Tuesday, 28 September 2010

Indian Vegetables (not just the officials in Delhi) - Comment

(Most of what follows, and what preceded it, is likely to have been sourced from the BBC website.)

In an age where the climate change is not the next big thing, it has been and has since become probably the most heated (excuse the pun) debate among scientists, the media and the ubiquitous 'man-on-the-street'.

So with a worldwide decline in bee populations, noted in India in the Science and Environment section of today's updates, I would personally like to know what links there are to climate change, if any. It could well be symptomatic of Jerry Seinfeld's famous 'Bee Movie', where mid-way through the film the bees defeat humans in court, claim back their stocks of honey and subsequently no longer need to work, so pollination of plants doesn't take place and the world slowly dies. I somehow think there may be a 'better' explanation.

Drop 'Bee decline climate change' into Google and you'll immediately come to the Wired website. Yet phrases such as 'climate change may be to blame' and later 'the exact explanation has continued to stump scientists' retain an air of mystery that helps no one pinpoint anything closer than mere speculation. Which, luckily for you guys, is about all I'll be good for at the moment!

How anyone worked out that pollination is worth £141bn globally (£200m in the UK in 2009) is fascinating, but that's by-the-by. Not only is climate blamed, but more efficient methods of farming too, which have ironically removed many of the flowers from fields which would traditionally be useful for pollination. No doubt GM crops will have to take some stick, especially from HRH Prince Charles and his cohorts, while perhaps those foreign, disease-ridden bees who travel around the world like gypsies, stealing pollen from those who have used it for years and leaving the environment in tatters, may have to be extradited back to where they came from. If indeed they could be found.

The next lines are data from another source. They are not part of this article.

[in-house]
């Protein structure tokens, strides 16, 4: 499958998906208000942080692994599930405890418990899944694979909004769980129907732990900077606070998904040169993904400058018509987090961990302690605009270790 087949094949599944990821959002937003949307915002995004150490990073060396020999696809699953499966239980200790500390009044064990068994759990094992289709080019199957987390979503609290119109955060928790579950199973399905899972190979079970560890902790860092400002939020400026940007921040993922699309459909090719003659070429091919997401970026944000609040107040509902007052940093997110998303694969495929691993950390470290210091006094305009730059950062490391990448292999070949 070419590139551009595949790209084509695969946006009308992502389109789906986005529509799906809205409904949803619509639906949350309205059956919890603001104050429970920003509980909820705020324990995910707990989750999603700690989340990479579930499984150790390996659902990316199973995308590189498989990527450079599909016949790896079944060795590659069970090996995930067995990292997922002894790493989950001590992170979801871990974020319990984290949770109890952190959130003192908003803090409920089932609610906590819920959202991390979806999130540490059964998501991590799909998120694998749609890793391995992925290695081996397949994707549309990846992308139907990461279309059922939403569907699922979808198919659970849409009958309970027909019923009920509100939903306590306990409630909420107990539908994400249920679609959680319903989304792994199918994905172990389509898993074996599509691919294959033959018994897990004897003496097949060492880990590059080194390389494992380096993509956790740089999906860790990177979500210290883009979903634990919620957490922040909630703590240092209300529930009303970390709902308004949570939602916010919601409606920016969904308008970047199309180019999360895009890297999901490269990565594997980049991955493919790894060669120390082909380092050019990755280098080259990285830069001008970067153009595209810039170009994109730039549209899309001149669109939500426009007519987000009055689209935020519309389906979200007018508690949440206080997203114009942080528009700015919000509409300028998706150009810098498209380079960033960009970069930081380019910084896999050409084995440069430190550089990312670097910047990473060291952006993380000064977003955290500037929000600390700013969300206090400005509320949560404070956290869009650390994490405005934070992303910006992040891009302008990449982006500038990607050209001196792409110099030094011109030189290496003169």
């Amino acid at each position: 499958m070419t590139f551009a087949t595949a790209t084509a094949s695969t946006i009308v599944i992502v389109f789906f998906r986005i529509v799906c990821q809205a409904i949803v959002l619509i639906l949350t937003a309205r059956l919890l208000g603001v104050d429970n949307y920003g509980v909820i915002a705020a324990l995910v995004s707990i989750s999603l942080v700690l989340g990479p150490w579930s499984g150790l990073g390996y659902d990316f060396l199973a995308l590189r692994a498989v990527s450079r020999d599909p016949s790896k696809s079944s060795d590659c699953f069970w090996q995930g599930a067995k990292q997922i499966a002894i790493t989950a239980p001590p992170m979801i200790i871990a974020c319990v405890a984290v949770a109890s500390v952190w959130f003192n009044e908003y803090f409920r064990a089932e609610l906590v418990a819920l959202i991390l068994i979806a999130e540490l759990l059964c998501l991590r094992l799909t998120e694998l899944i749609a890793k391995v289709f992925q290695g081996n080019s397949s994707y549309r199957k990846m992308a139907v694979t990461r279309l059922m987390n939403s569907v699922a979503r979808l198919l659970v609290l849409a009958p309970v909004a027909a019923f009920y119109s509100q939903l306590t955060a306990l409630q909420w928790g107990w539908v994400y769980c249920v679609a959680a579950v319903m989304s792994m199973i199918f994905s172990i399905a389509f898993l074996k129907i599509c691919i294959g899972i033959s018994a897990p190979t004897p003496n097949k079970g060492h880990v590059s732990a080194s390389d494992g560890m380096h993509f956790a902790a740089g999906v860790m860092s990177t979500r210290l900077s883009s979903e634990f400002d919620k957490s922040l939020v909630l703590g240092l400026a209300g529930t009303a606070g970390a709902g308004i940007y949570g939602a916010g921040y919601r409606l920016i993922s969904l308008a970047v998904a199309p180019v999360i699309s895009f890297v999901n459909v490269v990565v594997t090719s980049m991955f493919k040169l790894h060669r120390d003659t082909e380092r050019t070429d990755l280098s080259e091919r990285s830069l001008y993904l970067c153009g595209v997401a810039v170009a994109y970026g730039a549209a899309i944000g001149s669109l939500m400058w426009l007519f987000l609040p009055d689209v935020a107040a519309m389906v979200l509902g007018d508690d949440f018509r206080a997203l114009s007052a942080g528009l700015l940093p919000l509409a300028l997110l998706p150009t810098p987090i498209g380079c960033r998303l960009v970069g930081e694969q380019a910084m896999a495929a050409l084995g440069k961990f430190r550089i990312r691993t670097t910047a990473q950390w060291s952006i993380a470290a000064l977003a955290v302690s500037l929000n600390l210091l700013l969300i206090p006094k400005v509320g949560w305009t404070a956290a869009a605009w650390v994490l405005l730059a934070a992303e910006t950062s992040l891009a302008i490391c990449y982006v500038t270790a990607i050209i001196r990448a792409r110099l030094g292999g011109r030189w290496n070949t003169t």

Yet those bees are in demand, and much like cheap labour, they're necessary for the economy to buck its current trend across the globe. If they're fit and able to pollinate, let them run free. Sure, it's a travesty that grey squirrels out-competed the red ones here in the UK for the most part, but it's survival of the fittest, and if we're to remain the dominant force in the food chain then there needs to be food below us! Hence any bees will do.

There is, of course, the chance on some minute level that non-pollination may come back to enhance the effects of climate change by leading to crop failures, release of carbon and not removing it from the atmosphere. Though perhaps far-fetched, it cannot be ruled out and accordingly there'll inevitably be studies into pollination-linked deforestation, particularly in areas where aggriculture and cultivation are so prominent.